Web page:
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Women restaurant owners get chance to rant about tipping, food costs and how to keep businesses alive

Members of Let's Talk Womxn from across the country got up on a literal soapbox during the National Restaurant Show to make their voices heard.
Among those on the soapbox were Rohini Dey, left, introducing Josie Smith Malave, Julia Shell, center, and Valeri Lucks. | Photos by Lisa Jennings

Women restaurant operators gathered at the Chicago restaurant Vermilion on Monday to rant. Literally.

They were invited to stand on an actual soapbox (perhaps it was a wine crate) and to rant about whatever challenges they face today as business owners. Among the topics that came up: the tip credit, high food costs, the challenges of delivery and the need for a path to legal immigration. The group was part of Let’s Talk Womxn, a nonprofit founded during the heat of the pandemic and led by Rohini Dey, owner of Vermilion. The organization is 120 strong in Chicago, and has spread across the U.S.

Dey is a believer in bringing together female independent operators to share and build each other up, and to ensure they have a voice. So the event during the National Restaurant Show on Monday was meant to do just that: Give women operators a chance to speak out.

One of the rules: no bullshit.

Valeri Lucks, for example, managing partner of Honeypie Cafe, which operates six restaurants in Milwaukee, spoke about the tip credit and how using a subminimum wage has created a system she calls racist and sexist, saying it contributes to disparities in pay—especially between the front and back of the house.

Wisconsin still uses a sub-minimum wage of $2.33 an hour, she said. “Which is nuts.”

So during the pandemic, her company raised wages based on skill, knowledge and responsibility, “like an actual job,” she said. “You have control over that. You do not have control over someone deciding you were not cute enough to tip, or you didn’t smile enough.”

Her group still uses tipping, but they pool tips across the house (since they no longer use the tip credit).

“I would like to see more in the industry use this model, because if we all jump together, it would be easier to talk about it, to pressure our legislatures to change the laws,” she said.

Josie Smith Malave, owner of Bubbles & Pearls in Miami, shared how the pandemic gutted the industry but allowed resourceful people to rise to the top. Now there’s a second residual wave of challenges with the cost of doing business increasing, especially labor.

 “Of course we want to pay everyone,” she said. Those who work in and around restaurants need to make a living. “But how do we create win-win?”

Malave said she’s planning to close her restaurant, renovate it and reopen as a private dinner club and cafe for the community.

“That [traditional] model does not work anymore,” she said. “You don’t have to go a year with your numbers decreasing for you to see. Look at your bottom line. It tells you everything you need to know. We need to get out of that survival, ‘we survived the pandemic’ mode. We have to thrive now, and thriving requires creativity.”

Taylor Mason of Taylor’s Tacos in Chicago talked about how she has made it work with the addition of catering and an event space.

“It’s difficult to scale. It’s hard AF,” she said. “I love giving back, I love community, I love connection. But that don’t make no money. So I’m trying to figure out how to fuse the two together. How can we make it so the people who give real service and real hospitality make money?”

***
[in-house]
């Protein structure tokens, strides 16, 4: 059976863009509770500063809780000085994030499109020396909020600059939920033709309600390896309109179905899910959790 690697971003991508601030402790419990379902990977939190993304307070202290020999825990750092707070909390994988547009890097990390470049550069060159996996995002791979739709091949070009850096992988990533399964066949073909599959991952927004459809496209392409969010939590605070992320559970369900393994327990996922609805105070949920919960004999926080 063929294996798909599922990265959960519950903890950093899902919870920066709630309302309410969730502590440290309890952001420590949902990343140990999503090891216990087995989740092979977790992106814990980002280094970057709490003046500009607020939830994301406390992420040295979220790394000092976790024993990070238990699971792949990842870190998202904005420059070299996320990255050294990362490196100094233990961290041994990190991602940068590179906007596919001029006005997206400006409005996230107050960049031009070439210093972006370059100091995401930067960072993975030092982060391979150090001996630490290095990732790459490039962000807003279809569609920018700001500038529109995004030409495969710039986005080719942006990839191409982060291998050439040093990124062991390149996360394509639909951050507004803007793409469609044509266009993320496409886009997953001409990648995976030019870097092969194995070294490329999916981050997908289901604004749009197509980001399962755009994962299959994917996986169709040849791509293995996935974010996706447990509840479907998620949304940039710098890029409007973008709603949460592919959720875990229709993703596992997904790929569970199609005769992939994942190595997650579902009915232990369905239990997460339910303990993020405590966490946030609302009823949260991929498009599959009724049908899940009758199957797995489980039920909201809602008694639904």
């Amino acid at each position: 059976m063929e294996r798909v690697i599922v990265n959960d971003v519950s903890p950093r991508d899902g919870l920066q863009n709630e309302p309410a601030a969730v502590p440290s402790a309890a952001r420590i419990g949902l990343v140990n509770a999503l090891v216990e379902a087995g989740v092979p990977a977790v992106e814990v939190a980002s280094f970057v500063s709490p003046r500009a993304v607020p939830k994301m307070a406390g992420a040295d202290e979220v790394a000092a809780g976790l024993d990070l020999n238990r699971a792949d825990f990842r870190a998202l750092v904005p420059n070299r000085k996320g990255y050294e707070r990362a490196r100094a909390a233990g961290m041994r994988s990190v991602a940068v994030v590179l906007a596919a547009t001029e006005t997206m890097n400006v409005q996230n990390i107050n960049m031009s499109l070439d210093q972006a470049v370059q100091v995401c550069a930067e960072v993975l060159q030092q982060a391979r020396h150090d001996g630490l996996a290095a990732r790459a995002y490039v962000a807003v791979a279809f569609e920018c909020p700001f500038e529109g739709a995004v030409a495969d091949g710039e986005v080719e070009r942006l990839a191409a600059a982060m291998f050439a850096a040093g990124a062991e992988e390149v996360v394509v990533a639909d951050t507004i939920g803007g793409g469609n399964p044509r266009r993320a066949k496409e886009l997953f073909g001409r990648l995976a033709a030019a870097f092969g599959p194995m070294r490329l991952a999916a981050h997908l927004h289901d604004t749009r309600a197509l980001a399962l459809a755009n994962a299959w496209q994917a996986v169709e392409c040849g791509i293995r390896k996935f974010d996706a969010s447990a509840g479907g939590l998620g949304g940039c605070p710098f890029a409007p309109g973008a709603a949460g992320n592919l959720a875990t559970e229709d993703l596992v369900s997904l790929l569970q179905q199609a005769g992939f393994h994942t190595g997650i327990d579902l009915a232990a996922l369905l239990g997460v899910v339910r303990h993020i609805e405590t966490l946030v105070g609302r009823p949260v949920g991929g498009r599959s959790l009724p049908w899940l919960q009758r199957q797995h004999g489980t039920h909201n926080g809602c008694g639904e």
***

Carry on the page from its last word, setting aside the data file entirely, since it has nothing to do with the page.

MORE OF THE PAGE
After sharing a story about a breakfast sandwich order for delivery that went horribly wrong, she said she is germinating the idea of starting a women-owned delivery service run by “bad ass women” who get the job done and put care into delivering food.

Lisa Gutierrez , co-owner of the four-unit Dos Hermanos Tacos in Columbus, Ohio, ranted about “why the fuck food costs so much.”

Her brand began as a food truck, which was a struggle, especially after the pandemic when the supply chain was hindered. Promised rebates from vendors came late or not at all.

“Why did we start that way? Why is there not capital for people like me,” she said. “Why do I have to get a CFO that’s a different color than myself to go to the table and negotiate with the people who sell us the food?”

Julia Shell, who operates The Dandy Shell and several other concepts in Chicago, offered advice about how to make it all work using the acronym PAID, which stands for Plan, Automate where you can, Innovate and Delegate.

“How do we make it all work in our daily lives without going insane? We need time for ourselves, not feeling guilty if we take time for ourselves,” she said. “You can’t be everywhere all the time.”

Dey, meanwhile, had her own rants on several topics. She also called for an end to the American tradition of tipping, and for a means to legal immigration, saying immigrants are the backbone of the restaurant industry.

“If we had any sense, we’d legalize all of them today,” she said.

Dey also spoke out against pretentious Eurocentric restaurants that serve “tiny little morsels of overly finessed food with absolute utter lack of flavor, excessive pretentiousness and overpriced to the hilt,” she said. “The more little tweezering you do, and the more you charge, the better you will be reviewed.”

Sitting through those three hour dinners is exhausting, and you come home craving ramen or a burger, something that offers solace.

“Why do we letting this happen to ourselves? It’s almost like a Stockholm syndrome of dining.”

She also criticized media-based “best restaurant” lists, often created by young journalists without any actual knowledge of the restaurants they are ranking.

“There has to be a better model to figure out what’s good and what’s not,” she said.

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